Uses a modular approach to investigate the economics of environmental issues and policy solutions. Economic modeling is used to illustrate how environmental damage can be viewed as a market failure. Using this approach, analytical tools are developed to evaluate environmental policy solutions such as direct regulation, pollution taxes, abatement subsidies, and the trading of emissions rights. In addition to analyzing environmental policy, the course examines the importance of environmental issues to the corporate sector and the ways in which businesses are responding both to new regulations and consumer awareness of environmental risks.

EC351 Contemporary Economic Issues

Prerequisite(s): EC 111 and EC 112

Applies the principles of economics to critically analyze current economic problems and issues. Treats such problems as poverty, population, pollution, health, economic welfare, American business in an evolving global environment, ecology, income redistribution programs, agricultural policy, economic discrimination, foreign trade, and balance of payment problems.

EC361 Introduction to Econometrics

Prerequisite(s): EC 111, EC 112 and (GB 210 or GB 213)

Note: May not be taken by students who have completed MA 252.

Introduces the student to the building and estimation of statistical models used to test economic theory. Familiarizes students with the sources of economic data and with the difficulties encountered in empirical testing of these models. The methods employed and problems encountered in testing economic theory are also applied to other areas such as finance and marketing.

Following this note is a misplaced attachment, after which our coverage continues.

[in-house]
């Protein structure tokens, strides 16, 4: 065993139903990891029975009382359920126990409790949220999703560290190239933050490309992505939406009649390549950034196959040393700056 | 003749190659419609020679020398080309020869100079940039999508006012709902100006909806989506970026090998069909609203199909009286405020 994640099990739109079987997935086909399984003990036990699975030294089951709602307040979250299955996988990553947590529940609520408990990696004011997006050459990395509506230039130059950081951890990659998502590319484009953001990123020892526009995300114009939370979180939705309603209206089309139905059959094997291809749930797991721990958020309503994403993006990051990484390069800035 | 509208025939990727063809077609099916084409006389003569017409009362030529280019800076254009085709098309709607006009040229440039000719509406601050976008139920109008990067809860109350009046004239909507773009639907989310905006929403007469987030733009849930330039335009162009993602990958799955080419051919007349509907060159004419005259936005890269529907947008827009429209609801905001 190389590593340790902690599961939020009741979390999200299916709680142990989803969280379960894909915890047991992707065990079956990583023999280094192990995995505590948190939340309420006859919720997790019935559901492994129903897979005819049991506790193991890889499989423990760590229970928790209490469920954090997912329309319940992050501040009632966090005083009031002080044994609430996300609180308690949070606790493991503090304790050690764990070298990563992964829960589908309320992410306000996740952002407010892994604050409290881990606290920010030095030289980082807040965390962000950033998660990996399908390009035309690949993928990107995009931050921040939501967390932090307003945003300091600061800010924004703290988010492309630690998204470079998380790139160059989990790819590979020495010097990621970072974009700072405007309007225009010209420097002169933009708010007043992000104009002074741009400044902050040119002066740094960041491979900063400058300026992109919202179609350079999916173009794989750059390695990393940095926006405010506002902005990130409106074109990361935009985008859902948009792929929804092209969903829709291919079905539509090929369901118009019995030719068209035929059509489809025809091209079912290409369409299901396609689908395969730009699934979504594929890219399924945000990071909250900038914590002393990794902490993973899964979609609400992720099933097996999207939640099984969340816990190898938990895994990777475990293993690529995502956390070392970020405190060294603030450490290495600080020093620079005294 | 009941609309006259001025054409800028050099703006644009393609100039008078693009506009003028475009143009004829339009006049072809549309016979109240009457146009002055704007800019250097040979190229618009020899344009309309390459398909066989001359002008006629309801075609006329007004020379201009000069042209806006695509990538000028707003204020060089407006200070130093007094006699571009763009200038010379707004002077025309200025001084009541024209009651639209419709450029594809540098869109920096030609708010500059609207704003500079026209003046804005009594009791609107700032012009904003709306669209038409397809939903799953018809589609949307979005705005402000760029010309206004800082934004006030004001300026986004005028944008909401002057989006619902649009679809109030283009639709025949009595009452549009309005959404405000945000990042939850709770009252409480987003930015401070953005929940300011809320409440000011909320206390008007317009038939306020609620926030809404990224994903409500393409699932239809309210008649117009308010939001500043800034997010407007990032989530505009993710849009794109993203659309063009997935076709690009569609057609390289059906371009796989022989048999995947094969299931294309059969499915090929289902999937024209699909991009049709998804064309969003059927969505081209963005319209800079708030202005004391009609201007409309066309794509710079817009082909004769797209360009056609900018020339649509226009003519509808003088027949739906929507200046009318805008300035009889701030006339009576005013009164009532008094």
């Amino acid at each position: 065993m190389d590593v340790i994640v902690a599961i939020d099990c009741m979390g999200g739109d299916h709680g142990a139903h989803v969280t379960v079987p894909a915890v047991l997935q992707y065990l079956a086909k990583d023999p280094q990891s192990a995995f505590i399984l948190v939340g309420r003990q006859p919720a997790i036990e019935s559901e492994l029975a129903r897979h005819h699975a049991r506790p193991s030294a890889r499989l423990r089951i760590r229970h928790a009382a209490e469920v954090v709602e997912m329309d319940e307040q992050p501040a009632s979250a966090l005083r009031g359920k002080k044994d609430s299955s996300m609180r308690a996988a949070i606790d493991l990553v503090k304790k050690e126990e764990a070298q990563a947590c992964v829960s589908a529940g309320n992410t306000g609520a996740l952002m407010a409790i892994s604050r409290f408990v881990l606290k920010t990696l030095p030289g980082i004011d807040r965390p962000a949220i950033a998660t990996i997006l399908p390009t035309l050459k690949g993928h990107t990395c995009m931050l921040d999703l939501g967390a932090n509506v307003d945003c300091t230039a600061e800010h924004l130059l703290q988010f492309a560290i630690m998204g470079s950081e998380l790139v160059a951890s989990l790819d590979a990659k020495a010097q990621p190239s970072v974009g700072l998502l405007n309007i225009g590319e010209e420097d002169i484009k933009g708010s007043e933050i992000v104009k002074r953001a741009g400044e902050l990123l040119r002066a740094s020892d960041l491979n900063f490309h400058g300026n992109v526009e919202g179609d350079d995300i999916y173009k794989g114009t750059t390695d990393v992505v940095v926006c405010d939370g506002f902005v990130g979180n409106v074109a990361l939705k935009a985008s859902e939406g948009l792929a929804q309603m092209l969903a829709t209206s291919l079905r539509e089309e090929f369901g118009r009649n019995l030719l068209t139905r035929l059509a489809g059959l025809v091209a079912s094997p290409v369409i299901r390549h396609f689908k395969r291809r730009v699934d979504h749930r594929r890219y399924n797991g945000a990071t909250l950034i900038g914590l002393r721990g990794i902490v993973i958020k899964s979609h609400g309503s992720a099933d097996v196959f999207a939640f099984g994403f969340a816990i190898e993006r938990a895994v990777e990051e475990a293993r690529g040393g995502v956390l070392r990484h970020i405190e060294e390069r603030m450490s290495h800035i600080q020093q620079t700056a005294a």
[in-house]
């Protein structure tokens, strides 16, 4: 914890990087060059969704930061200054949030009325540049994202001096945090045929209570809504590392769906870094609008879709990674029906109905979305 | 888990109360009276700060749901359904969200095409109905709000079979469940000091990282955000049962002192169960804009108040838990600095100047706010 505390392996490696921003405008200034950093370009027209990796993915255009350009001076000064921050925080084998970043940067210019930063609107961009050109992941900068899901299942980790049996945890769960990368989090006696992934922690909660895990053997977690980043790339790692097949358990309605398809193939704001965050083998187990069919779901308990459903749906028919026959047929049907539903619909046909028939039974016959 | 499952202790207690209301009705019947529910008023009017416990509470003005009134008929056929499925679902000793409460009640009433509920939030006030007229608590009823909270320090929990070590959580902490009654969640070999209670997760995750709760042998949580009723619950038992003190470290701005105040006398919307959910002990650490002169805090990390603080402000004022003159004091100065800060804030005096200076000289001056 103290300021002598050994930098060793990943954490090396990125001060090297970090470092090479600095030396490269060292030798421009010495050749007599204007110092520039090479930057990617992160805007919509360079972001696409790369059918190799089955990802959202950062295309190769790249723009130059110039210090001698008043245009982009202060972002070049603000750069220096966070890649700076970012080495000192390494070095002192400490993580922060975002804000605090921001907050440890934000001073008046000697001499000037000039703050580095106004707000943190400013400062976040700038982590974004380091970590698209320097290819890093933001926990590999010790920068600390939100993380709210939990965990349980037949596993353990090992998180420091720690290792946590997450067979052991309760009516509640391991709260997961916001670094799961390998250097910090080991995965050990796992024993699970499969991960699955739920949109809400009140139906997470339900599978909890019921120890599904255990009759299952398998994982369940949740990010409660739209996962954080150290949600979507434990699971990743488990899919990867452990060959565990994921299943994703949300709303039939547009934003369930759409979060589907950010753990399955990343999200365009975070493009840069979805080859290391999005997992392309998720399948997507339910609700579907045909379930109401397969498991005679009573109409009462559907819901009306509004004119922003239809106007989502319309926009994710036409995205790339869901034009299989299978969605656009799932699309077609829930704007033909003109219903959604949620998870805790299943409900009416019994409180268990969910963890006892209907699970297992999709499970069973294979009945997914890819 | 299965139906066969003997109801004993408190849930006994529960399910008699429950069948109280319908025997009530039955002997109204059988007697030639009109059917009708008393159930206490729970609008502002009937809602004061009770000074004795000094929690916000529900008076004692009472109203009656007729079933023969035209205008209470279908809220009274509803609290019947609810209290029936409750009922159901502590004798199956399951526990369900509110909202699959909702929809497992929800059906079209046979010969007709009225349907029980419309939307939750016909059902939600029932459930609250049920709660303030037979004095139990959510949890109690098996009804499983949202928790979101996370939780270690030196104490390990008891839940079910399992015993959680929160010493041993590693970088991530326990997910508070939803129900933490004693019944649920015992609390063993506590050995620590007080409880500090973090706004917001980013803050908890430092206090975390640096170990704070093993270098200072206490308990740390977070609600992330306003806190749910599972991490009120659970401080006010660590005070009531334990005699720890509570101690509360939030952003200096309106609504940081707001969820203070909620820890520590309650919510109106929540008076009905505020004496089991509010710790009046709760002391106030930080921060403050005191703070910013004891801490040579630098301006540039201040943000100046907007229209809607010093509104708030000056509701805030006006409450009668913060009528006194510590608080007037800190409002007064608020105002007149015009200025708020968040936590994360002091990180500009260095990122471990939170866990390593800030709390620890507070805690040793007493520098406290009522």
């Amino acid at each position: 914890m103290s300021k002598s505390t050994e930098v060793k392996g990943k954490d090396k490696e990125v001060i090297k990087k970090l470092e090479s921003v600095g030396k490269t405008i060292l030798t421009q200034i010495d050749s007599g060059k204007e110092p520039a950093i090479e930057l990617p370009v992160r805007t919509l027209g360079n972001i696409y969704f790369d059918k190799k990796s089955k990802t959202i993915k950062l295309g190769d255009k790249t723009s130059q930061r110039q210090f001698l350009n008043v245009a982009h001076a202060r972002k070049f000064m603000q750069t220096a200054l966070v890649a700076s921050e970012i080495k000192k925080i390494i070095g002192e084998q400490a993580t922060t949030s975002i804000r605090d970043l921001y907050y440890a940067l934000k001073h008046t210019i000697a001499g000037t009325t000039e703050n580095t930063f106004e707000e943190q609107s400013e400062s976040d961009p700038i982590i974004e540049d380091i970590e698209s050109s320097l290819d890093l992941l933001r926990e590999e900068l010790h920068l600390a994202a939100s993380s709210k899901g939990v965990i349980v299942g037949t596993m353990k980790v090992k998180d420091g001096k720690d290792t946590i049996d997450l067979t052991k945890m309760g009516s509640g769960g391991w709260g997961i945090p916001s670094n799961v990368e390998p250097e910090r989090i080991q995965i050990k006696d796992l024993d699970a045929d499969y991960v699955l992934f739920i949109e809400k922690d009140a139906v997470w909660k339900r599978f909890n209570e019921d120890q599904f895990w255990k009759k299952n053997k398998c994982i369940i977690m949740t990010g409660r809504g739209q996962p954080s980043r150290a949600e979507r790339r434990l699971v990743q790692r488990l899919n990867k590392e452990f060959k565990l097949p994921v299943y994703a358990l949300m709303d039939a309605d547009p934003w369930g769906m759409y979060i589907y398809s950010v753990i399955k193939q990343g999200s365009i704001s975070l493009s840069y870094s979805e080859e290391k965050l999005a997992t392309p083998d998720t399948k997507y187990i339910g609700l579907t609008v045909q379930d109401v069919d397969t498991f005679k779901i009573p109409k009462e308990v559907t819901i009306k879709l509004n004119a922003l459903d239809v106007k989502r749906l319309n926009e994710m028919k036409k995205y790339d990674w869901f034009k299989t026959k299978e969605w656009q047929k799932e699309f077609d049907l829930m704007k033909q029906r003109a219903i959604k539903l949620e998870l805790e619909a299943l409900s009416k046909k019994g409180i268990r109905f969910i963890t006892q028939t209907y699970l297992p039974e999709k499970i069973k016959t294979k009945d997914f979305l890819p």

EC381 Research in Managerial Economics

Prerequisite(s): Senior-level standing and EC 224. Open to Managerial Economics or Economics-Finance majors, others by permission of the instructor.

This capstone course analyzes business problems in terms of microeconomic principles and methods. Students are required to apply economic reasoning to managerial decisions in demand forecasting, production and cost analysis, pricing and competitive strategies. Course material integrates economic theory with statistical techniques and concepts from other business disciplines through a series of case studies and analytical models. As a capstone course, requires students to prepare a research project that integrates the principles and methods developed in this course with their area of concentration (or in finance for economics-finance majors).

EC391 Monetary Economics

Prerequisite(s): Senior-level standing, (FI 305 or FI 310), FI 320, and EC 225. Open to economics-finance or finance majors, others by permission of the instructor.

Note: May not be taken by students who have completed EC 211 (Money and Banking).

This course will take an especially close look at how monetary policy impacts the major financial markets, particularly the bond market. After examining the impact of monetary policy on the domestic economy, we will shift our analysis to the international arena. This will include an evaluation of the impact of money on both spot and forward exchange rates, and we will also examine the relative merits of fixed and flexible exchange rate systems. This analysis will then be applied to various real world cases such as the EMU, currency boards, and exchange rate crises. The final section of the course will focus on some of the major issues faced by U.S. monetary policymakers. We will examine the tools, targets and goals of Federal Reserve policy, with particular emphasis on some of the current debates of U.S. monetary policy.